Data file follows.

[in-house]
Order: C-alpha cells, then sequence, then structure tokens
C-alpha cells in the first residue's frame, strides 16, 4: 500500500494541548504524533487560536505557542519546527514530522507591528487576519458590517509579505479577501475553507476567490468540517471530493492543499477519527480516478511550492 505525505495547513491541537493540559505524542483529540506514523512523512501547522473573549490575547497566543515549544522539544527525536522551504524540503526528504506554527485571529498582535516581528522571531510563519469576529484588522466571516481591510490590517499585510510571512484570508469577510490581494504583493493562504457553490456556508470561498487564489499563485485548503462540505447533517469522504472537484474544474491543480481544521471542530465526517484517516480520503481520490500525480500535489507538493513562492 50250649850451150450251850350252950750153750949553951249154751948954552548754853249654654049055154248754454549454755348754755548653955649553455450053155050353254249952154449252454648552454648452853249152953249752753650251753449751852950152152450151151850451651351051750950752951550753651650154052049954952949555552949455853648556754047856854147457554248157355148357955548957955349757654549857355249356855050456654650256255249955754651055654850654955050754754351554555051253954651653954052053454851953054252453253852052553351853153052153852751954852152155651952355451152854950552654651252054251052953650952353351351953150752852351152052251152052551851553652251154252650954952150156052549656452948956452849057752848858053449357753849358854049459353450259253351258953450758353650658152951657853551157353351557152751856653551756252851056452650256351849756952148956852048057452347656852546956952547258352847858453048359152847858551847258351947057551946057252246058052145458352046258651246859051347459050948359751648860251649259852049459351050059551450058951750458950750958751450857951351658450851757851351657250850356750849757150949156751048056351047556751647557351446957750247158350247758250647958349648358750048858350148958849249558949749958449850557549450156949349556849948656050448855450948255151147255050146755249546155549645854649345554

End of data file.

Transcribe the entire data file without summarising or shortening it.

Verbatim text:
[in-house]
Order: C-alpha cells, then sequence, then structure tokens
C-alpha cells in the first residue's frame, strides 16, 4: 500500500494541548504524533487560536505557542519546527514530522507591528487576519458590517509579505479577501475553507476567490468540517471530493492543499477519527480516478511550492 505525505495547513491541537493540559505524542483529540506514523512523512501547522473573549490575547497566543515549544522539544527525536522551504524540503526528504506554527485571529498582535516581528522571531510563519469576529484588522466571516481591510490590517499585510510571512484570508469577510490581494504583493493562504457553490456556508470561498487564489499563485485548503462540505447533517469522504472537484474544474491543480481544521471542530465526517484517516480520503481520490500525480500535489507538493513562492 50250649850451150450251850350252950750153750949553951249154751948954552548754853249654654049055154248754454549454755348754755548653955649553455450053155050353254249952154449252454648552454648452853249152953249752753650251753449751852950152152450151151850451651351051750950752951550753651650154052049954952949555552949455853648556754047856854147457554248157355148357955548957955349757654549857355249356855050456654650256255249955754651055654850654955050754754351554555051253954651653954052053454851953054252453253852052553351853153052153852751954852152155651952355451152854950552654651252054251052953650952353351351953150752852351152052251152052551851553652251154252650954952150156052549656452948956452849057752848858053449357753849358854049459353450259253351258953450758353650658152951657853551157353351557152751856653551756252851056452650256351849756952148956852048057452347656852546956952547258352847858453048359152847858551847258351947057551946057252246058052145458352046258651246859051347459050948359751648860251649259852049459351050059551450058951750458950750958751450857951351658450851757851351657250850356750849757150949156751048056351047556751647557351446957750247158350247758250647958349648358750048858350148958849249558949749958449850557549450156949349556849948656050448855450948255151147255050146755249546155549645854649345554